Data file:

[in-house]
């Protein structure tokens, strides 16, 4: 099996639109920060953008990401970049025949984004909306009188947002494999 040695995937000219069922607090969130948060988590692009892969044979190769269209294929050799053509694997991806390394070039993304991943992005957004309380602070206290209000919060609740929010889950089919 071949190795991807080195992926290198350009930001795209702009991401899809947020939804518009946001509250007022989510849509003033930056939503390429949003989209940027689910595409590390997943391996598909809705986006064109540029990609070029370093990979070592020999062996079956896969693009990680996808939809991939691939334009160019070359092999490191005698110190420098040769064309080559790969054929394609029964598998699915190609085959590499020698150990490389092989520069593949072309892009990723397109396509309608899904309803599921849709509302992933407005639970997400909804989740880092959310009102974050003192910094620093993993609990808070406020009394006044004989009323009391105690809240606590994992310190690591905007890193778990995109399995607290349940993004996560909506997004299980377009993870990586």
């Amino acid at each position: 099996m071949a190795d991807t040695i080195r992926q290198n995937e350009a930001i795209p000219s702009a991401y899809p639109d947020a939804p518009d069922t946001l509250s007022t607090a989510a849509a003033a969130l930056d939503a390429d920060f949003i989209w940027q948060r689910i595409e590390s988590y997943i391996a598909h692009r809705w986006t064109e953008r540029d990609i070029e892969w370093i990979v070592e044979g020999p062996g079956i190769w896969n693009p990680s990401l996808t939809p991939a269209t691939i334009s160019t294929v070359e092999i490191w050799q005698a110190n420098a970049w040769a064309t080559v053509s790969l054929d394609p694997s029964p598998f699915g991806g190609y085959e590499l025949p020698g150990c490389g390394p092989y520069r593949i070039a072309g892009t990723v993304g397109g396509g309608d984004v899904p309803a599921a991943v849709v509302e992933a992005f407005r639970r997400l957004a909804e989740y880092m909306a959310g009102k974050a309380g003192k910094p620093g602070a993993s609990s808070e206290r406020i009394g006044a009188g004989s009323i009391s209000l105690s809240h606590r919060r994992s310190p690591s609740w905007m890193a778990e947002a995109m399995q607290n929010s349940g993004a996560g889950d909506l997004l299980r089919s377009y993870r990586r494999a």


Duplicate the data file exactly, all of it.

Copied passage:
[in-house]
């Protein structure tokens, strides 16, 4: 099996639109920060953008990401970049025949984004909306009188947002494999 040695995937000219069922607090969130948060988590692009892969044979190769269209294929050799053509694997991806390394070039993304991943992005957004309380602070206290209000919060609740929010889950089919 071949190795991807080195992926290198350009930001795209702009991401899809947020939804518009946001509250007022989510849509003033930056939503390429949003989209940027689910595409590390997943391996598909809705986006064109540029990609070029370093990979070592020999062996079956896969693009990680996808939809991939691939334009160019070359092999490191005698110190420098040769064309080559790969054929394609029964598998699915190609085959590499020698150990490389092989520069593949072309892009990723397109396509309608899904309803599921849709509302992933407005639970997400909804989740880092959310009102974050003192910094620093993993609990808070406020009394006044004989009323009391105690809240606590994992310190690591905007890193778990995109399995607290349940993004996560909506997004299980377009993870990586």
């Amino acid at each position: 099996m071949a190795d991807t040695i080195r992926q290198n995937e350009a930001i795209p000219s702009a991401y899809p639109d947020a939804p518009d069922t946001l509250s007022t607090a989510a849509a003033a969130l930056d939503a390429d920060f949003i989209w940027q948060r689910i595409e590390s988590y997943i391996a598909h692009r809705w986006t064109e953008r540029d990609i070029e892969w370093i990979v070592e044979g020999p062996g079956i190769w896969n693009p990680s990401l996808t939809p991939a269209t691939i334009s160019t294929v070359e092999i490191w050799q005698a110190n420098a970049w040769a064309t080559v053509s790969l054929d394609p694997s029964p598998f699915g991806g190609y085959e590499l025949p020698g150990c490389g390394p092989y520069r593949i070039a072309g892009t990723v993304g397109g396509g309608d984004v899904p309803a599921a991943v849709v509302e992933a992005f407005r639970r997400l957004a909804e989740y880092m909306a959310g009102k974050a309380g003192k910094p620093g602070a993993s609990s808070e206290r406020i009394g006044a009188g004989s009323i009391s209000l105690s809240h606590r919060r994992s310190p690591s609740w905007m890193a778990e947002a995109m399995q607290n929010s349940g993004a996560g889950d909506l997004l299980r089919s377009y993870r990586r494999a």